Suppose someone offered you the same amount of money that you currently make at your job on one condition — you don’t work. Might you be tempted? That is exactly the deal that our welfare system offers too many people today.
The federal government currently funds 126 separate anti-poverty programs at an annual cost of $688 billion. Of these, 72 provide cash or other benefits directly to poor families. State, county, and municipal governments often operate additional benefit programs. The combined benefits from those multiple overlapping programs can easily add up to the point where welfare simply pays better than work.
But that doesn’t tell the whole story. Welfare benefits are not taxed, while wages are, so we calculated how much money a welfare recipient receiving these six benefits would have to earn in pretax income if she took a job and left the welfare rolls. We computed the federal income tax, the state income tax, and the FICA payroll taxes one would have to pay on wage income; we also took into account both federal and state versions of the Earned Income Tax Credit (EITC) as well as child tax credits where available (these helped increase the relative value of work but did not fully offset the taxes due).
We found that, just to break even, a person on welfare would often have to take a job that paid considerably more than the value of the forgone welfare benefits. In Hawaii, for example, a person leaving welfare for work would have to earn more than $60,590 a year to be better off. In fact, welfare currently pays more than a minimum-wage job in 34 states and the District of Columbia. In Hawaii, Massachusetts, Connecticut, New York, New Jersey, Rhode Island, Vermont, and Washington, D.C., welfare pays more than a $20-an-hour job, and in five additional states it yields more than a $15-per-hour job.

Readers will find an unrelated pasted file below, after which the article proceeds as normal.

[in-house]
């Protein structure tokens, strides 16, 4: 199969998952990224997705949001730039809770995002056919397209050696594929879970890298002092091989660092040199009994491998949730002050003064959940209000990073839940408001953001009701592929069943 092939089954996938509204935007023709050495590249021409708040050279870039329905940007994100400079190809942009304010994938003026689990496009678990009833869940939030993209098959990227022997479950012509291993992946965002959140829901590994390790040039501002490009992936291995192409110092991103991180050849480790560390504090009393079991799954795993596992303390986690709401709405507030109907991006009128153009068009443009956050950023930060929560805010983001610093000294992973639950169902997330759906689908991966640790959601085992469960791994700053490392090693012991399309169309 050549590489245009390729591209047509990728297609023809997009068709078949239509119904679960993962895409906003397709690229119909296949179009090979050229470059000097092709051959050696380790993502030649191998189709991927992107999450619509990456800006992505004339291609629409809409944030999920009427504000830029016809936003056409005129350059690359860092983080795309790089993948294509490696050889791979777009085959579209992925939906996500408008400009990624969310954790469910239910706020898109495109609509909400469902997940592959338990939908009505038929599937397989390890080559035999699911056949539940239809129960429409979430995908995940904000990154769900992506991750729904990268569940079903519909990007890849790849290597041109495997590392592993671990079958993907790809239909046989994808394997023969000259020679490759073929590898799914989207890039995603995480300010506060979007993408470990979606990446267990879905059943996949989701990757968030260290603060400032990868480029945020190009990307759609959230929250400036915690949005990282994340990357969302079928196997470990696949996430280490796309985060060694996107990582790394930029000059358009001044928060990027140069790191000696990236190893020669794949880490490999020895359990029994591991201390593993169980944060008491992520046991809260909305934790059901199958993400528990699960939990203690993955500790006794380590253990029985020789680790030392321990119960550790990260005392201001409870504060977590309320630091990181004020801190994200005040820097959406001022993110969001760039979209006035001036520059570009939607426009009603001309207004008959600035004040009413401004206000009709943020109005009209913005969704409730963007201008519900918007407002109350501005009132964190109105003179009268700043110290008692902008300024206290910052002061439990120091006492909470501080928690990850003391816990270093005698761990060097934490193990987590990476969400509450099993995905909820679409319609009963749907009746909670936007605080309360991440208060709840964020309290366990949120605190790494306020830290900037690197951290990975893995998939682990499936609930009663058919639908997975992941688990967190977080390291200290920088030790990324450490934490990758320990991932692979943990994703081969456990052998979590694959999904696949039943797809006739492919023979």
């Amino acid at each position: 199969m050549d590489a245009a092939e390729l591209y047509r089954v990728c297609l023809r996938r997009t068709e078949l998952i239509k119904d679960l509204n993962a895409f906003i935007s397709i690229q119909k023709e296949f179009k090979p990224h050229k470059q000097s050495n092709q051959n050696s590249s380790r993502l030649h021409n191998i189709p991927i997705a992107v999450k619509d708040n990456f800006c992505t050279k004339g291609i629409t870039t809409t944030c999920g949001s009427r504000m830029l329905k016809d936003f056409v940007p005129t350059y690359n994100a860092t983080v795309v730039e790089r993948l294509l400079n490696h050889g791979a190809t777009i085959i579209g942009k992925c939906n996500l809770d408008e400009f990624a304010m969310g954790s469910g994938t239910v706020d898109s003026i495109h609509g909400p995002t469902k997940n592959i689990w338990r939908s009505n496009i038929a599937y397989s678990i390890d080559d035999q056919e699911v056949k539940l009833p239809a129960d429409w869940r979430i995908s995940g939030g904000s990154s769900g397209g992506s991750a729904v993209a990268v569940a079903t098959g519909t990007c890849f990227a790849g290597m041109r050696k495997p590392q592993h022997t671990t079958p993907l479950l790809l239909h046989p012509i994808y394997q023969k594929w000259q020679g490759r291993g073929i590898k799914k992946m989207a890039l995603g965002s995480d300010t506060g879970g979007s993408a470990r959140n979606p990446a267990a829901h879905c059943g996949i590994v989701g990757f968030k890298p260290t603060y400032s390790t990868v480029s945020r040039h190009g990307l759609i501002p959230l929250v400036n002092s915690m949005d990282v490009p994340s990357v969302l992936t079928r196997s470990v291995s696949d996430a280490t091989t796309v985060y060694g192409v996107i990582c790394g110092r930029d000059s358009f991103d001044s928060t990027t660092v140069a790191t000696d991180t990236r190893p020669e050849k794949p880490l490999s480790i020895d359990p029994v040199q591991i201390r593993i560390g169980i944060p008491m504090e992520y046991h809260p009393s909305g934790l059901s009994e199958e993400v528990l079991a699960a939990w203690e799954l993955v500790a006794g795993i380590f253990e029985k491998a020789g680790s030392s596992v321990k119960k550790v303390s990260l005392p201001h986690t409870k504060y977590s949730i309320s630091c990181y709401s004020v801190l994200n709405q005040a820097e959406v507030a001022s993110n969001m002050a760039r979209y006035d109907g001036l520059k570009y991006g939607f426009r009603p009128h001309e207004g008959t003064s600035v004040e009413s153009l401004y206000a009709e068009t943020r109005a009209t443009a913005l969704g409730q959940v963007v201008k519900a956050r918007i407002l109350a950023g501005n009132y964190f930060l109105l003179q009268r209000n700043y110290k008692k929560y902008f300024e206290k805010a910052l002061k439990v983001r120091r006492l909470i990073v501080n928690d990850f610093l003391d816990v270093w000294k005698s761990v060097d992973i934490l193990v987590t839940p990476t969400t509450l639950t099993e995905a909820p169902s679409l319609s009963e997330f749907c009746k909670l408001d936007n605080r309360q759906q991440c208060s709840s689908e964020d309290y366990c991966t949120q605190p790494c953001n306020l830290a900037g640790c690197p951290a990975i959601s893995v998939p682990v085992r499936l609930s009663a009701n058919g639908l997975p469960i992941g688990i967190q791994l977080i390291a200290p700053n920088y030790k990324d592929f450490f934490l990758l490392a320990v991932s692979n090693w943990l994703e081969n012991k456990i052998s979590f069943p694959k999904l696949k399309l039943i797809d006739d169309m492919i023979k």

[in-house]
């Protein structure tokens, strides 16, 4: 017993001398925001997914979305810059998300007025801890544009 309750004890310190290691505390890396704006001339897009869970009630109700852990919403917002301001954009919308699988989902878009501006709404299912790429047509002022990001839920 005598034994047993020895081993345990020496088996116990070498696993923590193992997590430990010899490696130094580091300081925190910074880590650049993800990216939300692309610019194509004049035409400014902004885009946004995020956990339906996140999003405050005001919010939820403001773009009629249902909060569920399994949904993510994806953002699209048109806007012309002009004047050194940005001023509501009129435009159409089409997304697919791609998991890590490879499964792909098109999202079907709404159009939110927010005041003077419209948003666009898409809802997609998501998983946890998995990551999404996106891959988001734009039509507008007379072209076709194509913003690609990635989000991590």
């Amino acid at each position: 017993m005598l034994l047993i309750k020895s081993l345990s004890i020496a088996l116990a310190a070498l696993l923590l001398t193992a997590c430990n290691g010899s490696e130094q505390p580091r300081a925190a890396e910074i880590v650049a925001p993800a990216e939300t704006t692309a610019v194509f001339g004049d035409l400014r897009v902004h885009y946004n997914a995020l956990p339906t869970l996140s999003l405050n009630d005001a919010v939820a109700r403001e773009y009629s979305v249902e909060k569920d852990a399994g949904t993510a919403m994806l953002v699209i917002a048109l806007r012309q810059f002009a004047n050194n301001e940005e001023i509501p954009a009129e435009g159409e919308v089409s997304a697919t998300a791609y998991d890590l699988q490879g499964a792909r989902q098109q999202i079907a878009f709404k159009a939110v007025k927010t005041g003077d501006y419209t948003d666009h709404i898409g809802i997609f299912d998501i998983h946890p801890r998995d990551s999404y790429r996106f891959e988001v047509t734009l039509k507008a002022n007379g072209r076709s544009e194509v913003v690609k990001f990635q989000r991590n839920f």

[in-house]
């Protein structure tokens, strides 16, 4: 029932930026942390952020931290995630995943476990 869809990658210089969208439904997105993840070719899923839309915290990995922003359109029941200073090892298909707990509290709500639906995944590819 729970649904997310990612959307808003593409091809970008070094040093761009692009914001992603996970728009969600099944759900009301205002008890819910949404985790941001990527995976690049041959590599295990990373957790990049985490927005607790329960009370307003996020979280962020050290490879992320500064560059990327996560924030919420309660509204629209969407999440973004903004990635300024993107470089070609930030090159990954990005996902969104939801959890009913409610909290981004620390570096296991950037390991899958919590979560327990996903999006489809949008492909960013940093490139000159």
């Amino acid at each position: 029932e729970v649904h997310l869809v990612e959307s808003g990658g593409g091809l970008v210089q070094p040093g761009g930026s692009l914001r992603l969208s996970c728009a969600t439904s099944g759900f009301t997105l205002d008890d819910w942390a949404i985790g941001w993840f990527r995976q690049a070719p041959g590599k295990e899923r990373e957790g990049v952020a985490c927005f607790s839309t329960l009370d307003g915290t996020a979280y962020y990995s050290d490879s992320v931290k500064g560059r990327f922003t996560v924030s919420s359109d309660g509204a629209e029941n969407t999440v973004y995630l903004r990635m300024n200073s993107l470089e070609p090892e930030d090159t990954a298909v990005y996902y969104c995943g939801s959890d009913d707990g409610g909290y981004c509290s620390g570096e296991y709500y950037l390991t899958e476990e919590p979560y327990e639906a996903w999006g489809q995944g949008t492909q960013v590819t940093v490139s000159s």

Consider this: In ten states and the District of Columbia, welfare pays more than the entry-level salary for a teacher in that state. In 38 states and the District of Columbia, welfare is more generous than the average starting salary for a secretary. And in the three most generous states, welfare pays more than the wages for an entry-level computer programmer. In eight states, welfare recipients receive benefits worth more than the median salary there.This is not even to consider the other costs of going to work. As Casey Mulligan of the University of Chicago recently testified before Congress:
Earning income requires sacrifices, and people evaluate whether the net income earned is enough to justify the sacrifices. When [welfare programs] pay more, the sacrifices that jobs require do not disappear. The commuting hassle is still there, the possibility for injury on the job is still there, and jobs still take time away from family, schooling, hobbies, and sleep. But the reward to working declines, because some of the money earned on the job is now available even when not working.
Likewise, we should consider that, as the Congressional Research Service has pointed out: